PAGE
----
Nevada Business Magazine: Building Nevada, Entitlements and Zoning, Gardner Company & Dan Stewart.



The UNLV Harry Reid Research & Technology Park in the southwest valley appears ready to begin construction on a new building.

Representatives of the Gardner Co., a Utah-based developer that signed onto the project northeast of Sunset Road and Durango Drive last year, said work should begin before the end of the year.

“We are planning on breaking ground and will have all the permits and everything in hand in the next 60 days,” said Dan Stewart, vice president of development for Gardner. “We’re looking to break ground in November or December.”

The $20 million building will be four stories and 120,000 square feet.

Plans for the 122-acre site call for a master-planned business, research and technology community featuring office and retail space. At buildout, the park will feature 10-15 buildings with up to 1.5 million square feet in office space.

Gardner said plans for the third building have been submitted to Clark County for review.

There are two buildings on the site now, with Illinois-based pharmaceutical company Catamaran in one building and charter school American Preparatory Academy in the other.

Although Stewart said it was difficult to secure tenants without a new structure built, he said that he has a pair of entities ready to go for two floors of the third building.

“We’re looking to do some sports research,” said Stewart, who declined to confirm specific tenants. “Incubator space, dry labs, getting into that whole autonomous world, biomed and everything else a true research park would have.”

UNLV President Len Jessup doubled down on the possibility of sports medicine research at the park in his annual State of the University address last week.

“In an interdisciplinary effort — from the medical school, nursing, physical therapy, athletic training, nutrition and community health sciences, and some non-health sciences … (we) are talking about joining forces for sports medicine,” Jessup said. “That’s the perfect thing for us to be doing, and faculty is starting to look at what that will look like.”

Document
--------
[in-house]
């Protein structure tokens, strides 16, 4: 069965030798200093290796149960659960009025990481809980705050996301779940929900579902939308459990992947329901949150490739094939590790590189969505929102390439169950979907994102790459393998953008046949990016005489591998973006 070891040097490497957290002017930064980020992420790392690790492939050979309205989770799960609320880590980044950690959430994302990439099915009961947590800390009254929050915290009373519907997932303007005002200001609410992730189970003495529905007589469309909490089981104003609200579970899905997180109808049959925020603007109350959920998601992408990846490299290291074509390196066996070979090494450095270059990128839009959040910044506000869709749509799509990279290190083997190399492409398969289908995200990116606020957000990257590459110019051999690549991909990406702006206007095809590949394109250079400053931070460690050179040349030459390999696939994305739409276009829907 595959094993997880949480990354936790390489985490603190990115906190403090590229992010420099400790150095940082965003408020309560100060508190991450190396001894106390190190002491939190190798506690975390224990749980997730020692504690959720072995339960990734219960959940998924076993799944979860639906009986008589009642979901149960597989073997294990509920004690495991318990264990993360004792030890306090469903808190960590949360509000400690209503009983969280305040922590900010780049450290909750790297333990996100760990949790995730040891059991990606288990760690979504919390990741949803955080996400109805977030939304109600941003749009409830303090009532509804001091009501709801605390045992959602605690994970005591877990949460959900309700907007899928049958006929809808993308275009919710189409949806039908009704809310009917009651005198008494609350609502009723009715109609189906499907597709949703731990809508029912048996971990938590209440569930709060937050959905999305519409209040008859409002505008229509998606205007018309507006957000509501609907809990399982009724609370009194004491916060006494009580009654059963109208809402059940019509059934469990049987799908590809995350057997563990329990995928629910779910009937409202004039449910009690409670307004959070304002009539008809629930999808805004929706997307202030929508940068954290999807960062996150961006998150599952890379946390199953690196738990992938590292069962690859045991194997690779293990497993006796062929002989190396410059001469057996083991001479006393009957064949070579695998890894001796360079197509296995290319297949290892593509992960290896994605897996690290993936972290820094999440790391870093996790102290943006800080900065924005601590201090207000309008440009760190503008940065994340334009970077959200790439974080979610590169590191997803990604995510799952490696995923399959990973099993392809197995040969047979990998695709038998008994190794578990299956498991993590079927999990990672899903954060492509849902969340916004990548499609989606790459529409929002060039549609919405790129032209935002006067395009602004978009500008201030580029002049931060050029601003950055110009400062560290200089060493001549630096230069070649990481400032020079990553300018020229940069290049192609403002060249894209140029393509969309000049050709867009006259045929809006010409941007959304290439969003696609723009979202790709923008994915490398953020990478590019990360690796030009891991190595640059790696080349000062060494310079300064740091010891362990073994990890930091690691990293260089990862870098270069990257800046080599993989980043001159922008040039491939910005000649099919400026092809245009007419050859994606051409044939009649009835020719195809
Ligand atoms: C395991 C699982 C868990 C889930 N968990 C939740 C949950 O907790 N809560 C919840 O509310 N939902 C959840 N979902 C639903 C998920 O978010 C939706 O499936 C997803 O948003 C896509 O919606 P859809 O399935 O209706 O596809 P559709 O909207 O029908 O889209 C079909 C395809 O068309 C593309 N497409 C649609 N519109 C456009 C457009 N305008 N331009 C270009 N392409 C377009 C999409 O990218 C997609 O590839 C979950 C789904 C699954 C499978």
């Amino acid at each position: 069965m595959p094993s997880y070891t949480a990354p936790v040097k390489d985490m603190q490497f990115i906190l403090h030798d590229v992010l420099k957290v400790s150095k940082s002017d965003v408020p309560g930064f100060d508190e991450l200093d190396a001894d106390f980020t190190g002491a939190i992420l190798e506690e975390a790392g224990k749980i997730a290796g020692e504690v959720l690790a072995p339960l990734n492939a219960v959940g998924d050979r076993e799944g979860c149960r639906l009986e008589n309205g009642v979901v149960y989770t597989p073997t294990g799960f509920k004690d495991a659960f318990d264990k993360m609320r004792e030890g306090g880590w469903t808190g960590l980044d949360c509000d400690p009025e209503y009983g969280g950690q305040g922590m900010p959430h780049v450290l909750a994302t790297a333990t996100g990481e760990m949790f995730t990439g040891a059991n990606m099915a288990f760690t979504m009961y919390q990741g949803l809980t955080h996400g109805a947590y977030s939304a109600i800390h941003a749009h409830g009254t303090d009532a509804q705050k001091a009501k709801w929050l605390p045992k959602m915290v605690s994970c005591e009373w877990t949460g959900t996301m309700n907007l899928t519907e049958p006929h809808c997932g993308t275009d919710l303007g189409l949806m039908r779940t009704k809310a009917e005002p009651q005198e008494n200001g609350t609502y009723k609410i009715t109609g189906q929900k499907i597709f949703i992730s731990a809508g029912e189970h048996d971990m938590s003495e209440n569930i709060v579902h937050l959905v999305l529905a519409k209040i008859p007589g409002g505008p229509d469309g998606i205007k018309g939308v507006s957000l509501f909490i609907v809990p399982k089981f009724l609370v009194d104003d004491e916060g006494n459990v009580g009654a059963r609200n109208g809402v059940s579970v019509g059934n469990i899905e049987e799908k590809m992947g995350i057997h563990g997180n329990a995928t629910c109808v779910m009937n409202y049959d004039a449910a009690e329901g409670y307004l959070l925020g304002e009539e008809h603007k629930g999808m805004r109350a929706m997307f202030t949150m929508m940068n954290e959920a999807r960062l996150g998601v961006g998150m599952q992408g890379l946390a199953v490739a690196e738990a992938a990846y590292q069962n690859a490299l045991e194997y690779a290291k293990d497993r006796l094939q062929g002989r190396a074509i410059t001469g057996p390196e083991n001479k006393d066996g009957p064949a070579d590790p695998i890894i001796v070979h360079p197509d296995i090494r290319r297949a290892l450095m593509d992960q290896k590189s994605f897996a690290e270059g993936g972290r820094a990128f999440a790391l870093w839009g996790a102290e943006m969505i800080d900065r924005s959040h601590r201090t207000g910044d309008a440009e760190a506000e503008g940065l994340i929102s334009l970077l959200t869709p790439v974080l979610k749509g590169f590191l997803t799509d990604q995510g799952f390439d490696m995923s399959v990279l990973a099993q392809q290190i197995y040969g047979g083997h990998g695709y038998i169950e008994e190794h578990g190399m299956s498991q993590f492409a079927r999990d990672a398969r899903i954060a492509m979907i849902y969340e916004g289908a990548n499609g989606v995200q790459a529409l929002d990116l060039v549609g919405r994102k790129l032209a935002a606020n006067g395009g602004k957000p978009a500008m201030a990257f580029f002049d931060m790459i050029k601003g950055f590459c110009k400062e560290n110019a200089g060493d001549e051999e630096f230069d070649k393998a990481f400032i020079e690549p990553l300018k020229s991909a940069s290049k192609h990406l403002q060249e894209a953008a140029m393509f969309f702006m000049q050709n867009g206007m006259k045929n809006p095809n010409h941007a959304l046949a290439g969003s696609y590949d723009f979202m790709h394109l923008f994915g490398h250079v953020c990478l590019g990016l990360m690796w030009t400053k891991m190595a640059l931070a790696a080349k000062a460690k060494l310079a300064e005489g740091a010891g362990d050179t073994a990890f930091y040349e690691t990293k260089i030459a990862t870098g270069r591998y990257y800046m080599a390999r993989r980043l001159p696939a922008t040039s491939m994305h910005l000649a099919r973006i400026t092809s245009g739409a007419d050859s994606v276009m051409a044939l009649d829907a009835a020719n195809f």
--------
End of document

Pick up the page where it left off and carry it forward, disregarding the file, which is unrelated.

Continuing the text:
With the Vegas Golden Knights kicking off their inaugural NHL season next month and the pending arrival of the NFL’s Raiders in Las Vegas in 2020, Jessup said the situation is ripe to add sports research in the valley.

“It’s just a perfect time for this university to be doing that program,” he said. “It’s really exciting.”

Collaborating with UNLV’s School of Medicine has been discussed as well.

Initial work on the site, which was acquired by UNLV in 2005, began in 2015, with two buildings. One was a 100,000-square-foot facility for Catamaran, an Illinois-based pharmacy management company.

“The biggest problem was the recession,” Stewart said. “The whole office market valleywide was decimated during the recession.”

Gardner signed on after the UNLV Research Foundation decided to seek a developer that had experience working with similar projects. Gardner helped build facilities for the University of Utah’s Huntsman Cancer Institute, Adobe, Thumbtack and SolarCity, among others.

Gardner and the UNLV Research Foundation are promoting incentives such as sales and use-tax abatements to draw out-of-state tenants to the site. Good freeway and airport access as well as nearby retail, dining and shopping options are among the amenities being advertised to potential tenants.

UNLV’s partnership with Switch, which houses the school’s Intel Cherry Creek Supercomputer, is another key amenity.

“It’s a huge draw because of its speed,” Stewart said. “It’s easily one of the top five computers in the world. We believe that’s a huge draw for the type of high-tech companies we’re trying to entice to come.”

To view the article by Mick Akers on Las Vegas Sun’s website, click here.


The Harry Reid Research and Technology Park will spread over 122 acres of land and will encompass 12 office buildings comprising more than 1.5 million square feet of commercial office space.

Gardner Co. along with the University of Nevada, Las Vegas are moving forward with the Harry Reid Research and Technology Park, a 122-acre master-planned research and technology community in Las Vegas. Gardner Co. has been retained by UNLV Research Foundation as master developer of the tech park.

The facility was spearheaded in conjunction with Ed Vance & Associates and the initial plans call for 12 office buildings comprising more than 1.5 million square feet of commercial office space. Upon completion, the tech park will encompass five-story office buildings with steel and concrete structural elements that include glass, stone and efis.


The community will mix technology trailblazers with emerging enterprises, being located in a highly sought-after area of Southern Nevada. Additionally, the expansive park will offer top-of-the-line facilities to accommodate all business configurations. The Tech Park will contribute to the discovery and incubation of new innovative technologies.

Burke Construction Group serves as the development’s general contractor of phase one for the park, while Slater Hanifan Group has been appointed as civil engineer.

To view the article on Commercial Property Executive’s website, please click here.